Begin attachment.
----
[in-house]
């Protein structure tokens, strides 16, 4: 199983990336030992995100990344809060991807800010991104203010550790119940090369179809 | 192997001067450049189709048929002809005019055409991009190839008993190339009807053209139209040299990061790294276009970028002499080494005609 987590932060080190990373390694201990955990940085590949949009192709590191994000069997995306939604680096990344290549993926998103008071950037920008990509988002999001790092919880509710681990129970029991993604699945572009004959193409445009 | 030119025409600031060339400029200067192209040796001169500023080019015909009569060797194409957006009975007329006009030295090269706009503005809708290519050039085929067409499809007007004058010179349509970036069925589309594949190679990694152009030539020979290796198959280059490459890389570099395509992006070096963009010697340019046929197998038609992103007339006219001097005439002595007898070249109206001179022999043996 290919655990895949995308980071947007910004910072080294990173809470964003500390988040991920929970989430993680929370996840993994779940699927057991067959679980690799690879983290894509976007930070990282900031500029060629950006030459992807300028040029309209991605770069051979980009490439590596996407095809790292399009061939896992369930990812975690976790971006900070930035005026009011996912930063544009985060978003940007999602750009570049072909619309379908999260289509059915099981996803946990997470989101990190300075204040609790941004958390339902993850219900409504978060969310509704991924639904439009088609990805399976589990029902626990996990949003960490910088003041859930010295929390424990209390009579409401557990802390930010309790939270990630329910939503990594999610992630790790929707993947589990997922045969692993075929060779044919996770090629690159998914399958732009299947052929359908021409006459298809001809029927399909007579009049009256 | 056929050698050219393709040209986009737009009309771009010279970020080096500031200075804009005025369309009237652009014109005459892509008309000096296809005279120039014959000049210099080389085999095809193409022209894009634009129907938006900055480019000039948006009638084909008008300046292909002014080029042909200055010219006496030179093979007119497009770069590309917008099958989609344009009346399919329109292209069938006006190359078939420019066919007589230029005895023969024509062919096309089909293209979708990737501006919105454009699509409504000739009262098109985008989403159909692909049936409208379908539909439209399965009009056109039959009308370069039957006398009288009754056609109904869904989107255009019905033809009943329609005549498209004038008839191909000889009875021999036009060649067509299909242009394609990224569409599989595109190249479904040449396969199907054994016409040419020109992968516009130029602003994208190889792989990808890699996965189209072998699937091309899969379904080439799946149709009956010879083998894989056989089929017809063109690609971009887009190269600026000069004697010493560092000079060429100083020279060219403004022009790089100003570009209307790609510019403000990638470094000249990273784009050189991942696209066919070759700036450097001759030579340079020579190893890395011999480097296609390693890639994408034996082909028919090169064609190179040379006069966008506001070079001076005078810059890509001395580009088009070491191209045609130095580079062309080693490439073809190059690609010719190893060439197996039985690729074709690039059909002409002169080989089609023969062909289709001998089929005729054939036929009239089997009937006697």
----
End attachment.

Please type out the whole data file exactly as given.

[in-house]
């Protein structure tokens, strides 16, 4: 199983990336030992995100990344809060991807800010991104203010550790119940090369179809 | 192997001067450049189709048929002809005019055409991009190839008993190339009807053209139209040299990061790294276009970028002499080494005609 987590932060080190990373390694201990955990940085590949949009192709590191994000069997995306939604680096990344290549993926998103008071950037920008990509988002999001790092919880509710681990129970029991993604699945572009004959193409445009 | 030119025409600031060339400029200067192209040796001169500023080019015909009569060797194409957006009975007329006009030295090269706009503005809708290519050039085929067409499809007007004058010179349509970036069925589309594949190679990694152009030539020979290796198959280059490459890389570099395509992006070096963009010697340019046929197998038609992103007339006219001097005439002595007898070249109206001179022999043996 290919655990895949995308980071947007910004910072080294990173809470964003500390988040991920929970989430993680929370996840993994779940699927057991067959679980690799690879983290894509976007930070990282900031500029060629950006030459992807300028040029309209991605770069051979980009490439590596996407095809790292399009061939896992369930990812975690976790971006900070930035005026009011996912930063544009985060978003940007999602750009570049072909619309379908999260289509059915099981996803946990997470989101990190300075204040609790941004958390339902993850219900409504978060969310509704991924639904439009088609990805399976589990029902626990996990949003960490910088003041859930010295929390424990209390009579409401557990802390930010309790939270990630329910939503990594999610992630790790929707993947589990997922045969692993075929060779044919996770090629690159998914399958732009299947052929359908021409006459298809001809029927399909007579009049009256 | 056929050698050219393709040209986009737009009309771009010279970020080096500031200075804009005025369309009237652009014109005459892509008309000096296809005279120039014959000049210099080389085999095809193409022209894009634009129907938006900055480019000039948006009638084909008008300046292909002014080029042909200055010219006496030179093979007119497009770069590309917008099958989609344009009346399919329109292209069938006006190359078939420019066919007589230029005895023969024509062919096309089909293209979708990737501006919105454009699509409504000739009262098109985008989403159909692909049936409208379908539909439209399965009009056109039959009308370069039957006398009288009754056609109904869904989107255009019905033809009943329609005549498209004038008839191909000889009875021999036009060649067509299909242009394609990224569409599989595109190249479904040449396969199907054994016409040419020109992968516009130029602003994208190889792989990808890699996965189209072998699937091309899969379904080439799946149709009956010879083998894989056989089929017809063109690609971009887009190269600026000069004697010493560092000079060429100083020279060219403004022009790089100003570009209307790609510019403000990638470094000249990273784009050189991942696209066919070759700036450097001759030579340079020579190893890395011999480097296609390693890639994408034996082909028919090169064609190179040379006069966008506001070079001076005078810059890509001395580009088009070491191209045609130095580079062309080693490439073809190059690609010719190893060439197996039985690729074709690039059909002409002169080989089609023969062909289709001998089929005729054939036929009239089997009937006697």